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Web Content Accessibility Guidelines -WCAG 2.1 Version Update

Making a Website and Online Content Usable by Keyboard Users (2)

Whenever website accessibility is discussed, mention of the WCAG is likely to follow close behind. Some ten years after it was restructured and re-released as the WCAG 2.0, a new version, 2.1, is about to be released. This is scheduled for this month, June, as we write this post and if nothing happens to delay it, and the writer of this had considerable involvement in the update. So it seems an appropriate time to consider the WCAG and look briefly at what the new version will bring.

The Web Content Accessibility Guidelines, or WCAG, are the international guidelines on how to make websites accessible to all people including, especially, people with all kinds of disabilities, from people with severe physical injury or impairment to blind people. It contains 61 "Success Criteria", as the individual standards are called.

We say "international" because the WCAG has been adopted by most civilized countries around the world. In many countries, it is the officially approved standard used in lawsuits over disability discrimination, as for instance in the UK, and in the US for websites covered by the Americans with Disabilities Act (ADA). Some countries have actually incorporated it, or references to it, in disability legislation. And, again in the US, the Section 508 regulations for government websites are aligned with the WCAG 2.0.

So if your company or institution has its website audited for accessibility, these are the standards that will be used. Your designers, developers, and testers should really all be thoroughly familiar with the WCAG. In practice, however, most companies have to rely on external consultants to audit their web estate and tell them what corrections are required.

The change

Given that most businesses are only just catching up with the current standard, 2.0, how will they be affected by the new version? Will their work to achieve 2.0 compliance be rendered out of date? Absolutely not! The W3C, who create the WCAG, decided right at the start that version 2.0 should remain exactly as it was, untouched. The new rules are added to the existing ones. So if you have just made your websites compliant, your hard work remains valid.

What is in 2.1?

The new 2.1 version adds extra Success Criteria. Version 2.0 had little to say about mobile devices, but today a half of all internet access is done from mobile phones and tablets. So several new Criteria cover mobile use. One example requires that web pages must be viewable with the mobile device held in both vertical and horizontal positions. Web developers must not (as some do currently) restrict it to use in just one orientation. This helps some people with physical disabilities who - as did Professor Stephen Hawking, for example - have their mobile device fixed in one position to their wheelchair.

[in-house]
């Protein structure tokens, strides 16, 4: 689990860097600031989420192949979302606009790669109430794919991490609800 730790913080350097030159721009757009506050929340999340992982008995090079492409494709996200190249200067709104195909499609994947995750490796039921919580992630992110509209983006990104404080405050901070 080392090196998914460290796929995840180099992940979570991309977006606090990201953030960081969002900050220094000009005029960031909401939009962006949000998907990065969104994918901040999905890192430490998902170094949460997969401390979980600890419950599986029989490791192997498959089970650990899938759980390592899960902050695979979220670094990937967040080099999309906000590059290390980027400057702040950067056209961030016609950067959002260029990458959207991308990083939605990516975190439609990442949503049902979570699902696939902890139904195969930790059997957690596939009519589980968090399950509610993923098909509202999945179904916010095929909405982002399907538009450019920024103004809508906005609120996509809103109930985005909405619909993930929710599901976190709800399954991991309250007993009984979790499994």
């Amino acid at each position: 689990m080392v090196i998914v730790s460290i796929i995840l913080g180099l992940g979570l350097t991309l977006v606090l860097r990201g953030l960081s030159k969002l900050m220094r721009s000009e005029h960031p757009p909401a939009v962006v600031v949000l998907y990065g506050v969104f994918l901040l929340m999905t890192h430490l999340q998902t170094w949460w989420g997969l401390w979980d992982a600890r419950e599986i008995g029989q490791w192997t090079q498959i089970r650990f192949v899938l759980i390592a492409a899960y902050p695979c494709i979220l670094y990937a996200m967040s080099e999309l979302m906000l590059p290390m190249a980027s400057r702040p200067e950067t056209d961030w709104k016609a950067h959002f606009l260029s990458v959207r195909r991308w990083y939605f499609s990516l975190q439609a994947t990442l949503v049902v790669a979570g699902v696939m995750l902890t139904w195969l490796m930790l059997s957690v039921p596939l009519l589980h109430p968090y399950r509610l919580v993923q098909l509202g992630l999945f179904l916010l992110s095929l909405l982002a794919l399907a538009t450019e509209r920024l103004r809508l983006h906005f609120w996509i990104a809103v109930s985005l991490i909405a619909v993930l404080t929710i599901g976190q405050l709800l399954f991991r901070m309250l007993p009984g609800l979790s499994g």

More Criteria have been added to help people with cognitive impairment.

The remaining additions are for people with low vision. The current WCAG only requires content to be readable by users with poor eyesight using text sizes or zoom levels up to 200% of normal. But many people with serious vision problems will use text and zoom settings up to the maximum available, 400 or even 500% depending on the browser. So one criteria specifies a new level of 400% to help them.

Should you upgrade your website to take account of these added standards? If your IT team start using them in any new development, your company can get one step ahead of whatever legal pressures may arise later in your country.

US and Europe

IT workers in the US might be thinking that since Section 508 has only just (in 2017) done the "Refresh" as it was termed to bring government standards into line with the WCAG 2.0, they might like a breathing space before looking to move beyond that. In Europe, however, they are playing a whole different game. The EU has been waiting impatiently for the new release. Their "aim is to fully harmonise with WCAG 2.1" in their regulations (published by ETSI) several days before the official W3C release date! This will affect any business or educational organization with websites in EU member countries. No doubt other countries will follow suit in time.

So, if you have yet to meet WCAG 2.0 standards, move now to catch up because the goal posts are moving. But for those who already have 2.0 compliance, why not arrange for your IT departments to start taking 2.1 requirements on board now. Everyone will benefit, especially your customers!

Our authoring platform, MyEcontentFactory makes it very easy for instructional designers, professors, and teachers to create meaningful lessons and courseware with the technology. Why not take a look? 

More than 20 educational companies and publishers are using MEF software already, including Cengage Learning.

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Jun 01, 2018
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